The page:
Tag Archives: black gold

From Garbage to Garden

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We have chosen to have a 100% organic garden without the use of fertilizers so composting is our natural alternative. Although it can take some time, it is one of the most nutrient rich ways to cultivate your garden. You can start to compost in the kitchen by saving common kitchen scraps. You are making healthy compost and reducing your waste at the same time. It’s a win win.

In the winter months, when there is no produce to harvest, we buy organic lettuce from the store. An organic spring mix (pic above) normally comes in a plastic bag inside of a plastic box. Once you take out the lettuce, this box becomes the perfect spot to store your kitchen compost scraps. I normally go through one box of lettuce a week during the colder months and stockpile the containers for when our current one gets gross. I keep this under the kitchen sink or on a shelf in the pantry until it is full and ready to be emptied (usually twice a week).

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Common kitchen scraps you can use for compost (cutting/crushing first will help them to breakdown faster):

  • All your vegetable and fruit waste, (including rinds and cores) even if they are gross and moldy. Corn cobs and husks. All leftover pulp from juicing.
  • Coffee grinds, tea bags and paper filters
  • Egg shells, crushed well
  • Most anything made with flour. Stale bread, cookies, crackers, pasta as long as they haven’t been mixed with meat, oils or dairy.

Things to leave out:

  • Meat, fish and bones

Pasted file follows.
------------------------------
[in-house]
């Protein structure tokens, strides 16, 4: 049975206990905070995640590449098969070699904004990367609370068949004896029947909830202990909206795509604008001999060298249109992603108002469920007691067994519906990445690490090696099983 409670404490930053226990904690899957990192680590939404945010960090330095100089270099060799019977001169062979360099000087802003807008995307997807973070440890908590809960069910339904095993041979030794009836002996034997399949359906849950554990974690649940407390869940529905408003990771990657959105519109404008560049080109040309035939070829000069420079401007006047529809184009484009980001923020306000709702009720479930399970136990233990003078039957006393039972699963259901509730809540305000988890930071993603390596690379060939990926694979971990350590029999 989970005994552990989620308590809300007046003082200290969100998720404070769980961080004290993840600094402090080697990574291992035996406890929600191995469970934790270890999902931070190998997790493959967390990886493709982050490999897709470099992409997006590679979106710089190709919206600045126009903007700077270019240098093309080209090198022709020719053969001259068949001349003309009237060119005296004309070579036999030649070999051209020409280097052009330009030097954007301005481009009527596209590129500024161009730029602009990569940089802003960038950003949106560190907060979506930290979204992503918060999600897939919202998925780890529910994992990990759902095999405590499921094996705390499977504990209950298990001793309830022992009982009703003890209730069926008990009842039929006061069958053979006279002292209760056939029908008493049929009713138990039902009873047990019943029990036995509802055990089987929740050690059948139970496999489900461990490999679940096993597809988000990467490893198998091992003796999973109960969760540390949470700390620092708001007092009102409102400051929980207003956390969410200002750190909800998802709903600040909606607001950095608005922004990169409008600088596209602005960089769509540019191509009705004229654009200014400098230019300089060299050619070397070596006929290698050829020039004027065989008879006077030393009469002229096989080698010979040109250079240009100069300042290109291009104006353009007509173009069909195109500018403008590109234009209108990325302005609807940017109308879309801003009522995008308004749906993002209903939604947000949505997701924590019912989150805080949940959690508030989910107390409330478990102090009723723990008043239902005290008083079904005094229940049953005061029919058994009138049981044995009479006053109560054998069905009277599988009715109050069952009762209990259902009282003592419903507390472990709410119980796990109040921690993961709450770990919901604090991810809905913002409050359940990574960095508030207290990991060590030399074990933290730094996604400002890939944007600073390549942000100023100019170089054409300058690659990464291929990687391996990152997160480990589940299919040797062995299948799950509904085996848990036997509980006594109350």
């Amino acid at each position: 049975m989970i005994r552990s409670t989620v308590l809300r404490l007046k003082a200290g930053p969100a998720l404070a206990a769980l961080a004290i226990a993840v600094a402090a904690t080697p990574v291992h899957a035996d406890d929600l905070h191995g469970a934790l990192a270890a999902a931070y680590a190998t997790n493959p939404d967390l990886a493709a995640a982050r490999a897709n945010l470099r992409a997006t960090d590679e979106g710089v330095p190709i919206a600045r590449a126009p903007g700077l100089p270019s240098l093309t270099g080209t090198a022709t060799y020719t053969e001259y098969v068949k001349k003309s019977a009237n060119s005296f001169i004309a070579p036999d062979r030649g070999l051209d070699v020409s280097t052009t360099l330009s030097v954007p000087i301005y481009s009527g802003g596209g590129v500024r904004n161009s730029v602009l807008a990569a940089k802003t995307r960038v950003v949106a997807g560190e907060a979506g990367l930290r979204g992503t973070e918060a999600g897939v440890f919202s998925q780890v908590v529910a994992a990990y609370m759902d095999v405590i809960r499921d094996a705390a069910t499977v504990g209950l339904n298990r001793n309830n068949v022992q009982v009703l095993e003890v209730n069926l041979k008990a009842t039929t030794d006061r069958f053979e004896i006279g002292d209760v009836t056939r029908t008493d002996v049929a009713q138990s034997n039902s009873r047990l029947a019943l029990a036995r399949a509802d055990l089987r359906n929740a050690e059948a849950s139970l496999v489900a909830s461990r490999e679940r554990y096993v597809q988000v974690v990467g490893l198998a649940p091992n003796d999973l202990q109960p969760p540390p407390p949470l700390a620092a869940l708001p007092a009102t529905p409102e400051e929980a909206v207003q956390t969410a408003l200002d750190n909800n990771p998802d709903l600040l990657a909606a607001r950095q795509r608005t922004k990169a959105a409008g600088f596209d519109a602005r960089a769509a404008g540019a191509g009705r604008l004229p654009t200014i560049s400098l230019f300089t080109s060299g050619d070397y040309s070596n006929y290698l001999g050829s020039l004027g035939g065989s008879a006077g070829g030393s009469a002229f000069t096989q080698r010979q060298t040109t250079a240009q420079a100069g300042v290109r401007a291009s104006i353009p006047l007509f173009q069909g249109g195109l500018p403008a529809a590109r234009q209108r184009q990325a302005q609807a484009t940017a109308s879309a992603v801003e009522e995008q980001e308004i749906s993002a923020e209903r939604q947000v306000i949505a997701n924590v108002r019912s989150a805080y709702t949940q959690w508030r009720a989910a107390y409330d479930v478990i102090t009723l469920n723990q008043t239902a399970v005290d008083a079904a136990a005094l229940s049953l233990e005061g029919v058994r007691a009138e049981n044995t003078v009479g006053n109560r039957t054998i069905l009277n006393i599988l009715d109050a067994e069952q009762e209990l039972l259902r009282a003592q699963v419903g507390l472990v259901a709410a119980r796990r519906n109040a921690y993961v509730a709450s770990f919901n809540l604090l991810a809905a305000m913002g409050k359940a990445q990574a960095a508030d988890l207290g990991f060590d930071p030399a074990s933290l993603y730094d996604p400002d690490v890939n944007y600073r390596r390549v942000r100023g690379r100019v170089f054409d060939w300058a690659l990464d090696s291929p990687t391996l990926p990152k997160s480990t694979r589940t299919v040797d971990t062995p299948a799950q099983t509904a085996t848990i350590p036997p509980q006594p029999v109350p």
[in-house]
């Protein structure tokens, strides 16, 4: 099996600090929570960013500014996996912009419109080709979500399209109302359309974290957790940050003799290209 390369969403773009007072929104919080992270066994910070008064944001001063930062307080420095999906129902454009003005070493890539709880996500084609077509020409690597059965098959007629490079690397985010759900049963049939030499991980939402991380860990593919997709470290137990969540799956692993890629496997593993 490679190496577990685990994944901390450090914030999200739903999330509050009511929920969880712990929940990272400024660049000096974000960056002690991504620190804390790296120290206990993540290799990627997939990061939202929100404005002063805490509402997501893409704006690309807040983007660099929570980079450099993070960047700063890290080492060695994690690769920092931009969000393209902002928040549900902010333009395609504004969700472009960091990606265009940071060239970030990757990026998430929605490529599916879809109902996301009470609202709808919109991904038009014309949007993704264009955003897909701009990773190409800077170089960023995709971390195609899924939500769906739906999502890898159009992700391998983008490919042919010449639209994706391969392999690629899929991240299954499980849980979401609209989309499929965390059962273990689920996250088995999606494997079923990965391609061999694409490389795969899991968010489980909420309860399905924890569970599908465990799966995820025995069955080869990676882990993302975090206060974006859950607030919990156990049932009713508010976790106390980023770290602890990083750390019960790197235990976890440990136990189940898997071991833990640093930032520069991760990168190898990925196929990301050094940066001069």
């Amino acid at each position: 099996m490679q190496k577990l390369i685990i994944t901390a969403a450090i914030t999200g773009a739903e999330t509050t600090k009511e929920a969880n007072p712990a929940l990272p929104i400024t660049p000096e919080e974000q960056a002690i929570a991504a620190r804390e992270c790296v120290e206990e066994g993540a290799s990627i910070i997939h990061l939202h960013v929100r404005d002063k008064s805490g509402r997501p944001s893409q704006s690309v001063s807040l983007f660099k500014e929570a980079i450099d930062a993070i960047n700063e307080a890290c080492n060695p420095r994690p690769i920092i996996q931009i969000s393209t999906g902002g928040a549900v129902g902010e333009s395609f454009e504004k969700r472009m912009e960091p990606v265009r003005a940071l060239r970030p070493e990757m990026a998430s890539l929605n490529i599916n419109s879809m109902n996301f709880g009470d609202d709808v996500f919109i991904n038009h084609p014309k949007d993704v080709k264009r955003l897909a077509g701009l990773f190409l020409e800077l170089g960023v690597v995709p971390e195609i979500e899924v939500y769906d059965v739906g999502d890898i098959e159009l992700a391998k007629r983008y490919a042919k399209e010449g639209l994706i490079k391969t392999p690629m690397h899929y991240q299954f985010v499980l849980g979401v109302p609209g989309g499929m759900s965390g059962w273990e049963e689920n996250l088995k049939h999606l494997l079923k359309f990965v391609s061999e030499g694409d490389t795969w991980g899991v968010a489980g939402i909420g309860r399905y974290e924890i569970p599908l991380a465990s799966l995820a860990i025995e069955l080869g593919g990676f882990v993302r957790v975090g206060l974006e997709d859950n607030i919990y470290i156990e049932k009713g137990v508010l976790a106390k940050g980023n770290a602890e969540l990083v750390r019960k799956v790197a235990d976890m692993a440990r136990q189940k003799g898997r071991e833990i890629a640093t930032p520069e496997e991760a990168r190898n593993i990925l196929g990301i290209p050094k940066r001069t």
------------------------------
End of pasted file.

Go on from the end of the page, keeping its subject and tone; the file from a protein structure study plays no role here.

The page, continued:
• Dairy
  • Oils

Homemade Compost Bins

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You can buy compost bins from your local home improvement store. They range in cost from $50-$300. Or you can build them and they’re completely free…woohoo! This is the first of many things Greg made from used palettes. Most commercial businesses will have a pile of these every week after receiving deliveries. They may keep a few, but the majority get thrown away. All we do is ask and most times they are happy that we are helping them get rid of their garbage.

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To make this bin he took three standard palettes and assembled them in a “U” shape using standard screws.  The slots that are already built in to the palettes are perfect for holding the rake you’ll need to turn your compost.

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The pic above shows two bins side by side.  We started with one and now we have four across. Greg will keep one bin empty to make it easier to rotate the compost from one bin to another. If you don’t have the space for that many bins, you can simply use one and rotate the soil within the bin.

We initially set these up in the far corner of the yard thinking that when the temperature rose we would smell anything that may be “composting”. It turns out the slots in the palette provide good enough air flow to allow the compost to properly decompose.